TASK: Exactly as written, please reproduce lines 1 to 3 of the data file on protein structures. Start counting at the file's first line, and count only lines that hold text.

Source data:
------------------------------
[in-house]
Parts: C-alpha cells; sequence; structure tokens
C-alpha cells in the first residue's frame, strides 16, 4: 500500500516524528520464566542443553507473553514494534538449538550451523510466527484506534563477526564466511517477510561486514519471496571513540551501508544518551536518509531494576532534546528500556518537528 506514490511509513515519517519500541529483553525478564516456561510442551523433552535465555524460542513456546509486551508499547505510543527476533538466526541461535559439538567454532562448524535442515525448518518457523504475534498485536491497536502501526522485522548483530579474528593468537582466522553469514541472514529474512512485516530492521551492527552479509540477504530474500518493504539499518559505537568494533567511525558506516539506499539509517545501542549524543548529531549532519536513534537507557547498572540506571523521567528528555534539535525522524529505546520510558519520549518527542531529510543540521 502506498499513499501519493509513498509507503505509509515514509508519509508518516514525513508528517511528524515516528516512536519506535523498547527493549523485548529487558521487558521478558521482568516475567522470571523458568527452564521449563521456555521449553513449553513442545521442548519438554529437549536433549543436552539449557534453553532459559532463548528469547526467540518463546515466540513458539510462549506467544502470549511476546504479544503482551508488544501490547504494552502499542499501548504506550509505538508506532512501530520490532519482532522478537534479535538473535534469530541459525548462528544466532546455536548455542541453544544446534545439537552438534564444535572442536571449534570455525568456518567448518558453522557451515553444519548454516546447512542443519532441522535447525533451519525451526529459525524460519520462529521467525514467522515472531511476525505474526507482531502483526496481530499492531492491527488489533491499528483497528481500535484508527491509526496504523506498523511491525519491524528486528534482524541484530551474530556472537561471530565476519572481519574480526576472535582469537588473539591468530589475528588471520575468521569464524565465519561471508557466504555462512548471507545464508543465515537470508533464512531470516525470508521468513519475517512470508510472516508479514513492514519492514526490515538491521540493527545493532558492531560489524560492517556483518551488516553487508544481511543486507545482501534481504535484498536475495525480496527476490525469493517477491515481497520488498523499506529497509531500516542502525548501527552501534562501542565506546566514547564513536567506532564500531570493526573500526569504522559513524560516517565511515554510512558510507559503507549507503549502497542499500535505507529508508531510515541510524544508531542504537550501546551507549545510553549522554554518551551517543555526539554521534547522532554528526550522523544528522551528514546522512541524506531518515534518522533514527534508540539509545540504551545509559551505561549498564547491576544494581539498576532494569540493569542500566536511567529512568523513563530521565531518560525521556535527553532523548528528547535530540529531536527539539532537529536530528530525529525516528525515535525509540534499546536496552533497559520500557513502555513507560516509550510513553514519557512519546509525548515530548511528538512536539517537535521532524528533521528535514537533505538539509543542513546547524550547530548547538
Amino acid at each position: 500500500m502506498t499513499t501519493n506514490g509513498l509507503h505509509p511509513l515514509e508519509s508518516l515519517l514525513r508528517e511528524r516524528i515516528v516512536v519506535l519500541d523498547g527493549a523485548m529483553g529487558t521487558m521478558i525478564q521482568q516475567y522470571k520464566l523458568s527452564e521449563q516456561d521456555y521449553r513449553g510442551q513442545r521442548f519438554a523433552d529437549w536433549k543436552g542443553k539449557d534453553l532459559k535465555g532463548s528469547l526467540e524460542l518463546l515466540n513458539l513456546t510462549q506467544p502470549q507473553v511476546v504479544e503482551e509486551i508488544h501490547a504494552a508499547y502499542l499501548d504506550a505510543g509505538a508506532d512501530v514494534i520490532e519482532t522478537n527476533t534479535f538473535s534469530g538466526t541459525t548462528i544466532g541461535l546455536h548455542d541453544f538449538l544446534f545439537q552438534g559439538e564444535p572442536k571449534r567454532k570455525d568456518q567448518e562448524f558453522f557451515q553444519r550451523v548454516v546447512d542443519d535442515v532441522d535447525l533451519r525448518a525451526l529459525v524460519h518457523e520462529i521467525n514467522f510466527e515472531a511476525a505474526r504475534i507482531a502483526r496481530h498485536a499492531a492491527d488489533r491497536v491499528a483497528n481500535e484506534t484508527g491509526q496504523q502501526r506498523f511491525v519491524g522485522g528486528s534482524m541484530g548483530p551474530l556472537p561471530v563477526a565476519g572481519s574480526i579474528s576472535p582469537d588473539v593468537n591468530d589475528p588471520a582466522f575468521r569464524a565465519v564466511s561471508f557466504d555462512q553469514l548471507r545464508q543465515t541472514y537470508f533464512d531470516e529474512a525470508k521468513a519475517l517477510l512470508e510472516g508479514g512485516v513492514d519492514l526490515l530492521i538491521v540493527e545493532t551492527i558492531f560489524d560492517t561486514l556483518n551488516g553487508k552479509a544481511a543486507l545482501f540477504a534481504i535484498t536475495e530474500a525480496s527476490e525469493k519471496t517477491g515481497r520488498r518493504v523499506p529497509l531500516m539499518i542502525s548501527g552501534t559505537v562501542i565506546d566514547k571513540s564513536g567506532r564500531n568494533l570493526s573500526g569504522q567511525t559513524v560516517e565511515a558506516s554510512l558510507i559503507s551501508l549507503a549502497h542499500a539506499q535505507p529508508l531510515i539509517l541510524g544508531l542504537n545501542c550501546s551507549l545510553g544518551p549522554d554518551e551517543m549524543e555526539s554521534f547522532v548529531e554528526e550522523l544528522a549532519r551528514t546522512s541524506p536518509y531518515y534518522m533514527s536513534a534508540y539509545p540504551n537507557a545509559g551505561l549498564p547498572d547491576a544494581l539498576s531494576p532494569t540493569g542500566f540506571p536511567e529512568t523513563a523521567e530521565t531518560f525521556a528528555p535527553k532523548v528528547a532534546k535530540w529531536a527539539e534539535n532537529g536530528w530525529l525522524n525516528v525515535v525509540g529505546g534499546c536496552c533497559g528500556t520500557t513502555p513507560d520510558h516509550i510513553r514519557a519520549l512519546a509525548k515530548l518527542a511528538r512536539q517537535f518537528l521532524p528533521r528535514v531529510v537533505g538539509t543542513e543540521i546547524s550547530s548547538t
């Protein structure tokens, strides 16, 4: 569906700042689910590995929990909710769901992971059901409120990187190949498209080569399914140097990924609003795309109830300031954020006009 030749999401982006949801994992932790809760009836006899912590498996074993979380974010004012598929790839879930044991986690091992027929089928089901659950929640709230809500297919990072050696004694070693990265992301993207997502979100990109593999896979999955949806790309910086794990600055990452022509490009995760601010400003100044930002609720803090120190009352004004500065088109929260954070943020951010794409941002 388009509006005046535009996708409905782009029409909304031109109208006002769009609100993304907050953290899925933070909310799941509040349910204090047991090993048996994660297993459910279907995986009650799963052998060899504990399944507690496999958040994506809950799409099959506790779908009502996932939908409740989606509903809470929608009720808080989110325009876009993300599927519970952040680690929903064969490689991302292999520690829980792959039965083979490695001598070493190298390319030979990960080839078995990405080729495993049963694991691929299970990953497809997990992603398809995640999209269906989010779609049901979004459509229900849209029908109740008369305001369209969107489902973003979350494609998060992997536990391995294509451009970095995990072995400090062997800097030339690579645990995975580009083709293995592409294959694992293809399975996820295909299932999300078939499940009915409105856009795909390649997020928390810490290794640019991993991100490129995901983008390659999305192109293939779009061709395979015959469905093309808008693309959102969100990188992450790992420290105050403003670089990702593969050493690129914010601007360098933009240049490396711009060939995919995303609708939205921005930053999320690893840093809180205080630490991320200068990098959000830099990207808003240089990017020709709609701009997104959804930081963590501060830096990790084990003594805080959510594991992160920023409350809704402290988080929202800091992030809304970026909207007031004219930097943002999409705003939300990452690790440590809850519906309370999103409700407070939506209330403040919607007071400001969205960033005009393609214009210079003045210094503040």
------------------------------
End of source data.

[in-house]
Parts: C-alpha cells; sequence; structure tokens
C-alpha cells in the first residue's frame, strides 16, 4: 500500500516524528520464566542443553507473553514494534538449538550451523510466527484506534563477526564466511517477510561486514519471496571513540551501508544518551536518509531494576532534546528500556518537528 506514490511509513515519517519500541529483553525478564516456561510442551523433552535465555524460542513456546509486551508499547505510543527476533538466526541461535559439538567454532562448524535442515525448518518457523504475534498485536491497536502501526522485522548483530579474528593468537582466522553469514541472514529474512512485516530492521551492527552479509540477504530474500518493504539499518559505537568494533567511525558506516539506499539509517545501542549524543548529531549532519536513534537507557547498572540506571523521567528528555534539535525522524529505546520510558519520549518527542531529510543540521 502506498499513499501519493509513498509507503505509509515514509508519509508518516514525513508528517511528524515516528516512536519506535523498547527493549523485548529487558521487558521478558521482568516475567522470571523458568527452564521449563521456555521449553513449553513442545521442548519438554529437549536433549543436552539449557534453553532459559532463548528469547526467540518463546515466540513458539510462549506467544502470549511476546504479544503482551508488544501490547504494552502499542499501548504506550509505538508506532512501530520490532519482532522478537534479535538473535534469530541459525548462528544466532546455536548455542541453544544446534545439537552438534564444535572442536571449534570455525568456518567448518558453522557451515553444519548454516546447512542443519532441522535447525533451519525451526529459525524460519520462529521467525514467522515472531511476525505474526507482531502483526496481530499492531492491527488489533491499528483497528481500535484508527491509526496504523506498523511491525519491524528486528534482524541484530551474530556472537561471530565476519572481519574480526576472535582469537588473539591468530589475528588471520575468521569464524565465519561471508557466504555462512548471507545464508543465515537470508533464512531470516525470508521468513519475517512470508510472516508479514513492514519492514526490515538491521540493527545493532558492531560489524560492517556483518551488516553487508544481511543486507545482501534481504535484498536475495525480496527476490525469493517477491515481497520488498523499506529497509531500516542502525548501527552501534562501542565506546566514547564513536567506532564500531570493526573500526569504522559513524560516517565511515554510512558510507559503507549507503549502497542499500535505507529508508531510515541510524544508531542504537550501546551507549545510553549522554554518551551517543555526539554521534547522532554528526550522523544528522551528514546522512541524506531518515534518522533514527534508540539509545540504551545509559551505561549498564547491576544494581539498576532494569540493569542500566536511567529512568523513563530521565531518560525521556535527553532523548528528547535530540529531536527539539532537529536530528530525529525516528525515535525509540534499546536496552533497559520500557513502555513507560516509550510513553514519557512519546509525548515530548511528538512536539517537535521532524528533521528535514537533505538539509543542513546547524550547530548547538